I personally don’t think it’s as simple as looking at restaurant wine lists. Here is why I think that (though I may be mistaken).
Here’s what the Perrin family says about Beaucastel Blanc VV:
“Considered as one of the greatest white wines in France, only 6000 bottles of this wine are produced. It’s made with 100% very old Roussanne vines and harvested slightly over ripe. This exceptional wine must be drunk within 3 years or after 15 years. To be enjoyed with gastronomic cuisine.”
Whichever vintage you click on it seems to say this, so I think it’s general advice vs one vintage being an outlier. But don’t take my word for it, see: Château de Beaucastel Châteauneuf-du-Pape Blanc Roussanne
So if the Perrin family are right, you should drink the 2018 or younger. Or the 2006 or older. Or let’s give or take a year in case they don’t mean from the vintage year etc.
Still, here are the vintages on the Oustalet restaurant’s wine list, if I read it right:
Plainly, and whichever way you look at it, there’s a discrepancy between what the Perrin family say on the website for Beaucastel, and what’s offered in the Oustalet restaurant.
Of course there’s the risk of a category error here. Are we talking about the best times to drink a wine, or times when wines are enjoyable (if not at their best).
My view is that wines on restaurant lists are often there way outside their optimal drinking windows, and this makes sense to me, in a way, because:
storing wine ties up capital and many restaurants aren’t in the same hands for decades and need cash flow
restaurants sell what people want to buy (at the less wine geek end people may want to drink Beaucastel CNDP at Oustalet but not shell out hundreds of euros for an old one; at the more wine geek end someone may have stored a case at home and want to check in on it without taking the case from storage, or with friends create a mini-vertical - you do get groups of very wealthy wine geeks at such restaurants)
aged wines in restaurants are very expensive (as Oustalet’s excellent list shows)
in such a place, the list perhaps shows what’s available but there ought to be a sommelier and their advice is likely to be to drink some vintages not others - in that list you’re not seeing the sommelier’s advice
I’d be wary of opening wines because said vintage is available on a restaurant list.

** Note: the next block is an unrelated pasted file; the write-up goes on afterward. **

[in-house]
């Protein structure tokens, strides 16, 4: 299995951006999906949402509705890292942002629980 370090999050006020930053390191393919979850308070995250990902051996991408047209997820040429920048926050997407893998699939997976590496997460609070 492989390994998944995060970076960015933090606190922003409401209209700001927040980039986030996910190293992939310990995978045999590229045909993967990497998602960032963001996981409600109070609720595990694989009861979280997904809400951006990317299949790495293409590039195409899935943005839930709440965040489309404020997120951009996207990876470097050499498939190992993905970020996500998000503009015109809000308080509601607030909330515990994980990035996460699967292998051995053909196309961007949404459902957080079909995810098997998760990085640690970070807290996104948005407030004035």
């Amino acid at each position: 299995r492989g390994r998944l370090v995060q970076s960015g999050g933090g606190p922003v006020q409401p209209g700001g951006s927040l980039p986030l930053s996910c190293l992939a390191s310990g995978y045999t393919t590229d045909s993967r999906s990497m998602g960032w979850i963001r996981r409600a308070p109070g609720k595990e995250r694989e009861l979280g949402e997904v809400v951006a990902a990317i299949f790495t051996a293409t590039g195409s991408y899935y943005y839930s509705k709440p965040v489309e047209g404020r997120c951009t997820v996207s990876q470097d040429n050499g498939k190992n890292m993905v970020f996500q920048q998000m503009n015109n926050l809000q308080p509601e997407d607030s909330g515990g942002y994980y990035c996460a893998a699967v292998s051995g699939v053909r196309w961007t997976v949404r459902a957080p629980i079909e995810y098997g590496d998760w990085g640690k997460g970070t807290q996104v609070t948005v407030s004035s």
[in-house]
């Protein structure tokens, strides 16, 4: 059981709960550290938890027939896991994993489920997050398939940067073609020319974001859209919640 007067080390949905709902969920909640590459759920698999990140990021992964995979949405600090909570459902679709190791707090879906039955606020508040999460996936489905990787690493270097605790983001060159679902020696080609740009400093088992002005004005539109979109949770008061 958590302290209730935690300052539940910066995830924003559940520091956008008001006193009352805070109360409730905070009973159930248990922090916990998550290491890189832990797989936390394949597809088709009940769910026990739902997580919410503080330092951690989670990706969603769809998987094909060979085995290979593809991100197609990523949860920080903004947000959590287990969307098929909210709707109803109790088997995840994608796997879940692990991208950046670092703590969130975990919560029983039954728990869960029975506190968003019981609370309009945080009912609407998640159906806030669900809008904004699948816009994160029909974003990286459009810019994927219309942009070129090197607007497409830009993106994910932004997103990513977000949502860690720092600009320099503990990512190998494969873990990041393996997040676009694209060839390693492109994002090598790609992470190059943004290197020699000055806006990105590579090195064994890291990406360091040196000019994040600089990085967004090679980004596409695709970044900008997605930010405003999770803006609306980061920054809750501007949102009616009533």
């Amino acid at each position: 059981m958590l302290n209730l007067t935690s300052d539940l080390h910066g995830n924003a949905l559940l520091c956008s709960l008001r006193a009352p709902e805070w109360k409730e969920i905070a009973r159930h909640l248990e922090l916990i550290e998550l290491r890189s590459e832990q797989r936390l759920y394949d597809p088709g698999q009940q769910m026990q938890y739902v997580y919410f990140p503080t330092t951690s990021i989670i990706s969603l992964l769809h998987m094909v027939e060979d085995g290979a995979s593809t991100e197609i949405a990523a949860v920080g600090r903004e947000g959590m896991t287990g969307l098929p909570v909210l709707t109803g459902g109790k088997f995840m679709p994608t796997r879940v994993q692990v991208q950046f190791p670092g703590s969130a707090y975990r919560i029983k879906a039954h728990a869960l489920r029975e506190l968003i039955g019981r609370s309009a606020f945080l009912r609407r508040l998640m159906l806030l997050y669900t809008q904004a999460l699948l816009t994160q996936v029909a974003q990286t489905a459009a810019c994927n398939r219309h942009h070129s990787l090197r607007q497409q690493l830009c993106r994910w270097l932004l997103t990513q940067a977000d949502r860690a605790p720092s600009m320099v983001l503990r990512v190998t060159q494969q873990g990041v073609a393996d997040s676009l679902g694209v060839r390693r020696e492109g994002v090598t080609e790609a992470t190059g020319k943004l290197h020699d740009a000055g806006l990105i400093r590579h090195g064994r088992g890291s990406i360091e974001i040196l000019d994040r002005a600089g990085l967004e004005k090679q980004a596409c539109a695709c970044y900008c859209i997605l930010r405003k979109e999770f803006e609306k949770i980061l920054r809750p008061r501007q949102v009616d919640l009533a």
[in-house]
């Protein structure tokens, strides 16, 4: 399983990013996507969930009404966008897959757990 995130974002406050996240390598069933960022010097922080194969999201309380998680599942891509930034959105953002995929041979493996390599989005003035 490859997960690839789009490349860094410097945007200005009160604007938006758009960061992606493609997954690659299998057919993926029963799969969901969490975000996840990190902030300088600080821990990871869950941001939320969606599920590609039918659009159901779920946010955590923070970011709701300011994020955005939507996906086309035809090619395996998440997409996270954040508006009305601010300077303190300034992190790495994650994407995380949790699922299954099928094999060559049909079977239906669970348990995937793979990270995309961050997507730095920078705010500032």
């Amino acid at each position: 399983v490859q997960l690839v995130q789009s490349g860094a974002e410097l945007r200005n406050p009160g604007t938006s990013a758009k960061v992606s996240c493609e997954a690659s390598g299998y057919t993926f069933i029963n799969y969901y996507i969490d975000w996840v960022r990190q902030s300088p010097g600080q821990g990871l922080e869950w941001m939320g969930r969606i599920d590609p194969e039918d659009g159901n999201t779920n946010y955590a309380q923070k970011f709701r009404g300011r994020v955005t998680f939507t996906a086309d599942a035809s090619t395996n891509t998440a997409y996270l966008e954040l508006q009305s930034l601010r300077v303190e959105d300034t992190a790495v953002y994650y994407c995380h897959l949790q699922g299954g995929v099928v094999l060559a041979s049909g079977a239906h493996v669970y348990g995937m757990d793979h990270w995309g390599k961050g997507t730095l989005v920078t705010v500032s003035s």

Incidentally, I haven’t and can’t justify the time going through Oustalet’s list, but the sense I got was that if you look at the non-Perrin wines, the youngest wine is generally older vs its expected drink window. And I wonder if that’s because they pride themselves in offering a particularly wide range of Perrin wines - as you might expect.
BTW, it’s also the case that restaurants get cleared out of old wines. The best list in that region is probably at Beaugraviere in very down-at-heel Mondragon. Visits by wine enthusiasts have cleared out much of the old Ryas. What is offered is what’s left. Though I should say, it’s still a remarkable wine list. If you can visit, do. It’s expected to close soon (and you can Google about it). I think Nick Lander or his wife Jancis wrote about it fairly recently.
But if you look at Auberge Montfleurie, an excellent restaurant not that far away, they have a great wine list. I had a 2013 Dom des Accoles Mioncene which I’d never come across and was wonderful. But even such a brilliant restaurant doesn’t have N Rhones from, say, 1999 as they almost certainly weren’t in business then and wouldn’t be able to tie up lots of capital like that. Also they probably have a different clientele to Oustalet.
Again, if you look at places selling Gonon in that part of the world (at cellar door plus modest markup) it’s young. But of course… It all gets drunk! It’s not that they think it’s at its best then! Just none survives. Often the available whites are older. That’s supply and demand, not a particular comment on windows, I think.
That’s my experience and humble opinion. Well chosen restaurant wine lists can, especially at the lower end, point one to gems (incidentally the house white at Beaugraviere three years ago was from Dom Ste Anne). But I’d be very wary of using them as a proxy for drinking window advice. For that, I’d ask the wine maker or, if in the restaurant, the sommelier. But each to their own.